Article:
Ryan is the Senior Pastor of Harvest Bible Chapel in Hickory, NC. He is the host of the "In The Room" podcast, and the author of 8 Hours, Or Less: Writing Faithful Sermons Faster.  

Act 4: The Promise of Redemption

Act 4: The Promise of Redemption

Big Idea: Redemption is coming through Christ

 

To listen to the full sermon audio, click here.

What could be better than a story with a happy ending? How about a story that ends with a happy beginning? That’s exactly how the story of Ruth wraps up in Act 4. This four-chapter book of the Old Testament has taught some memorable lessons about trusting God through the smoke-filled seasons of life. It ends by pointing to a future where God redeems all of creation through the coming of Christ.

In the first chapter ("Act 1"), Naomi and her daughter-in-law Ruth taste the bitter pill of God’s providence and are  presented with an opportunity: to trust God’s character and capability in the midst of crisis. Holding on to the truth that God’s plan is for their good and His glory is wrenching in the face of famine, death, and fear. They return from Moab to Bethlehem penniless and seemingly without hope. Naomi despairs; but Ruth seizes the opportunity and chapter 2 reveals the fruit of that decision.

In Ruth 2 ("Act 2"), God’s kindness is revealed. Ruth takes the initiative to find food for herself and her mother-in-law by going to pick up the barley left behind by harvest workers in a field owned by Boaz. She not only comes home with plenty of food, she shares an amazing story of the remarkable kindness Boaz extended to her that day. Naomi realizes none of this is a coincidence. Boaz is a close relative who, according to tradition, can rescue them from their situation. God has been leading, providing, and redeeming all along. He is rewarding them for taking refuge in Him.

Ruth 3 ("Act 3") ends with a cliffhanger. The women have placed their hope in God as their greatest help in hardship. Naomi now has a fresh vision for the future; Ruth trusts God so much she is willing to risk her reputation and possible rejection by proposing to Boaz; and Boaz accepts Ruth’s proposal but can’t act on it. He has the opportunity to redeem Naomi’s land and marry Ruth, but he is unable to because there is another closer relative who has superior rights. Boaz chooses to wait on God’s timing.

Ruth 4 ("Act 4") gathers the loose ends into a beautiful tapestry. In the most honorable way imaginable, Boaz calls together the elders of the city and a crowd of witnesses and sits down with the other man. Boaz explains the circumstances and offers him the opportunity to buy Naomi’s land and marry Ruth. The man wants the land but realizes he can’t marry Ruth. Having a child with her would jeopardize his inheritance for the children he already has. He passes.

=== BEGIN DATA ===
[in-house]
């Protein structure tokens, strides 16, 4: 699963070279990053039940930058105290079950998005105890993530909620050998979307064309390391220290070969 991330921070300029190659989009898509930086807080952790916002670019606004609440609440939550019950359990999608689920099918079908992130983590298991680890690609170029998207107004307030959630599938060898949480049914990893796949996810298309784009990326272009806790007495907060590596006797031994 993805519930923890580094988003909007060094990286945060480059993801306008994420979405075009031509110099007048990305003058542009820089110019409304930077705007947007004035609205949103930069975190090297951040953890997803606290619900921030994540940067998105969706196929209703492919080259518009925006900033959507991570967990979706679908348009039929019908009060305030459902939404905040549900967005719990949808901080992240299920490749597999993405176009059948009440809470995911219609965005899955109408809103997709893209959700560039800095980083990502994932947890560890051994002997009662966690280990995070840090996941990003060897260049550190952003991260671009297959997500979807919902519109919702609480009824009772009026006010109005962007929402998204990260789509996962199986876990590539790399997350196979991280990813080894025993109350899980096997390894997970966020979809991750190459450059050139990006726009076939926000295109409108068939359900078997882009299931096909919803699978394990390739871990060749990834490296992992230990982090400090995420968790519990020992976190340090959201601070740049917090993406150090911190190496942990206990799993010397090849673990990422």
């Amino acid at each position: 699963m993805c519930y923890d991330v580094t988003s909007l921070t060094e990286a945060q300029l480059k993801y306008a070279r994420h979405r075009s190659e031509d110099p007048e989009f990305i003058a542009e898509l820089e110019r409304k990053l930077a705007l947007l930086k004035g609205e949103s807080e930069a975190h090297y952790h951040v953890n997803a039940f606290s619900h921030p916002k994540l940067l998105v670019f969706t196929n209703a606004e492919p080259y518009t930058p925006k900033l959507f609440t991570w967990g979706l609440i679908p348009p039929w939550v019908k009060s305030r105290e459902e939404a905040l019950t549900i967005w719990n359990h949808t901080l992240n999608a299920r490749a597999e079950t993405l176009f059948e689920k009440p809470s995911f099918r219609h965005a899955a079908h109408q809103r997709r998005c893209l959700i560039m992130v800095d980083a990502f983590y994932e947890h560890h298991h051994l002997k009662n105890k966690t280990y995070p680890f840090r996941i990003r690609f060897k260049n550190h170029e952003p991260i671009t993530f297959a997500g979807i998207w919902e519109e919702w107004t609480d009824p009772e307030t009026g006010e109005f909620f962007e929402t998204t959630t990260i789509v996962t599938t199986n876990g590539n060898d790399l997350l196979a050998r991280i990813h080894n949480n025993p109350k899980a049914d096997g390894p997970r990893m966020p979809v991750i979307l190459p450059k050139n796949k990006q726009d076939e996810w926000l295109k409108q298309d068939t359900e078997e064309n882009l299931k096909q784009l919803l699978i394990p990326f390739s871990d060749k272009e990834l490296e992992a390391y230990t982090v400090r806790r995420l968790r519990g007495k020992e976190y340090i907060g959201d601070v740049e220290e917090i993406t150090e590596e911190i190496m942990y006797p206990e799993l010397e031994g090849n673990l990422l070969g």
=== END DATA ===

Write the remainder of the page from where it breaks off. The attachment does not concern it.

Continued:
The elders and witnesses to this transaction pray a beautiful blessing over Boaz and Ruth: “...May the Lord make the woman, who is coming into your house, like Rachel and Leah, who together built up the house of Israel.” (v.11)

Ruth had been barren for the ten years she was in Moab married to Naomi’s now-deceased son, Mahlon. The elders are praying that God will do for her what He did for Rachel and Leah: He opened their wombs and they bore children who maintained His covenant with Abraham, Isaac and Jacob.

Boaz redeems Ruth (v. 1-12) and God does exactly that. They are married and she gives birth to a son who will become the grandfather of the greatest king in the history of Israel, King David.

God not only blesses Ruth and Boaz, he restores Naomi (v. 13-17). She has gone from being a widow with a hopeless future to the great, great-grandmother of a king. She is reminded by her friends: “Blessed be the Lord, who has not left you this day without a redeemer, and may his name be renowned in Israel!” (v. 14) This baby has brought new life and hope.  Chapter 1 had been marked by pain and loss; now Chapter 4 concludes with blessing and joy.

As the chapter ends, the smoke clears (v. 18-22). Interestingly, it’s the genealogy at the end of the book that is the most important part of the entire story. It reveals what God has been up to this whole time in the lives of Naomi and Ruth.

At this time is history, Israel was in disarray and desperately in need of a godly king that could lead her back to God. God used this smoke-filled story to accomplish that plan. Naomi could not have known it at the time, but her pain was part of God’s plan to save all of humanity. Ruth’s baby, Obed, was the father of Jesse, who was the father of King David. From the line of King David came King Jesus to conquer sin and death!

All Naomi’s tearful questions wondering what God was doing went unanswered in the moment. Even at the end, with little Obed sitting on her lap and tears of joy no doubt streaming down her face, she couldn’t fully comprehend the eternal implications of God’s plan. But all along, God was putting the necessary players in place to redeem His creation through Christ.

We, too, can trust that God is in control during the smoke-filled seasons of our lives. He is always at work for the fulfillment of His good and perfect plan through all He’s created.

Question for further reflection:

What do I currently need to trust God with?

(Adapted by Diane Rivers from sermon entitled, "Act 4: The Promise of Redemption".) 

 

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